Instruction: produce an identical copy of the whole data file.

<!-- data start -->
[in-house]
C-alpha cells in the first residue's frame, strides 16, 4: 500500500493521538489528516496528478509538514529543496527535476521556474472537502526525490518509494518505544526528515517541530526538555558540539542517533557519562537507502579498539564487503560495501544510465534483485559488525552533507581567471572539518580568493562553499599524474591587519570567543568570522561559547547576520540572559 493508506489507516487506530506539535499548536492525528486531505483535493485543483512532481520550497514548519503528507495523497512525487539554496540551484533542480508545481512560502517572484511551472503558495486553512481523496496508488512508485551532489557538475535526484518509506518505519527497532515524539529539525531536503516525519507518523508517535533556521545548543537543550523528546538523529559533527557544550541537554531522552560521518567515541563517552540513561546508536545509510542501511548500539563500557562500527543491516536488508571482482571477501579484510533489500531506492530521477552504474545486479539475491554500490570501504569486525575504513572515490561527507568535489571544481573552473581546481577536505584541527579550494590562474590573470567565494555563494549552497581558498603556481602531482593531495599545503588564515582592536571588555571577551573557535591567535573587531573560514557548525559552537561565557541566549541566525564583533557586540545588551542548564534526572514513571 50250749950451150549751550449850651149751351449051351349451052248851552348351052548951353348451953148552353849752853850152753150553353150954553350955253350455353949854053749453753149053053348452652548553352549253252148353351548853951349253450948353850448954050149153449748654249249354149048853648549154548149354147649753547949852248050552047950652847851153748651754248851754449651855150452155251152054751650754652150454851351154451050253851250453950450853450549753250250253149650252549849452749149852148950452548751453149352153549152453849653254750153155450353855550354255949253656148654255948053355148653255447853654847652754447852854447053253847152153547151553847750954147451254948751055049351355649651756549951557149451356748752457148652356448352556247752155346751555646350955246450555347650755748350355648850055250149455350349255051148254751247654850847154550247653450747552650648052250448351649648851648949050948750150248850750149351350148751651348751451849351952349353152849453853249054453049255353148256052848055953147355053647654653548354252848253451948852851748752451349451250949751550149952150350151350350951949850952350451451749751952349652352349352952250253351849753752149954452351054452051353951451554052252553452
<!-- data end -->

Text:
[in-house]
C-alpha cells in the first residue's frame, strides 16, 4: 500500500493521538489528516496528478509538514529543496527535476521556474472537502526525490518509494518505544526528515517541530526538555558540539542517533557519562537507502579498539564487503560495501544510465534483485559488525552533507581567471572539518580568493562553499599524474591587519570567543568570522561559547547576520540572559 493508506489507516487506530506539535499548536492525528486531505483535493485543483512532481520550497514548519503528507495523497512525487539554496540551484533542480508545481512560502517572484511551472503558495486553512481523496496508488512508485551532489557538475535526484518509506518505519527497532515524539529539525531536503516525519507518523508517535533556521545548543537543550523528546538523529559533527557544550541537554531522552560521518567515541563517552540513561546508536545509510542501511548500539563500557562500527543491516536488508571482482571477501579484510533489500531506492530521477552504474545486479539475491554500490570501504569486525575504513572515490561527507568535489571544481573552473581546481577536505584541527579550494590562474590573470567565494555563494549552497581558498603556481602531482593531495599545503588564515582592536571588555571577551573557535591567535573587531573560514557548525559552537561565557541566549541566525564583533557586540545588551542548564534526572514513571 50250749950451150549751550449850651149751351449051351349451052248851552348351052548951353348451953148552353849752853850152753150553353150954553350955253350455353949854053749453753149053053348452652548553352549253252148353351548853951349253450948353850448954050149153449748654249249354149048853648549154548149354147649753547949852248050552047950652847851153748651754248851754449651855150452155251152054751650754652150454851351154451050253851250453950450853450549753250250253149650252549849452749149852148950452548751453149352153549152453849653254750153155450353855550354255949253656148654255948053355148653255447853654847652754447852854447053253847152153547151553847750954147451254948751055049351355649651756549951557149451356748752457148652356448352556247752155346751555646350955246450555347650755748350355648850055250149455350349255051148254751247654850847154550247653450747552650648052250448351649648851648949050948750150248850750149351350148751651348751451849351952349353152849453853249054453049255353148256052848055953147355053647654653548354252848253451948852851748752451349451250949751550149952150350151350350951949850952350451451749751952349652352349352952250253351849753752149954452351054452051353951451554052252553452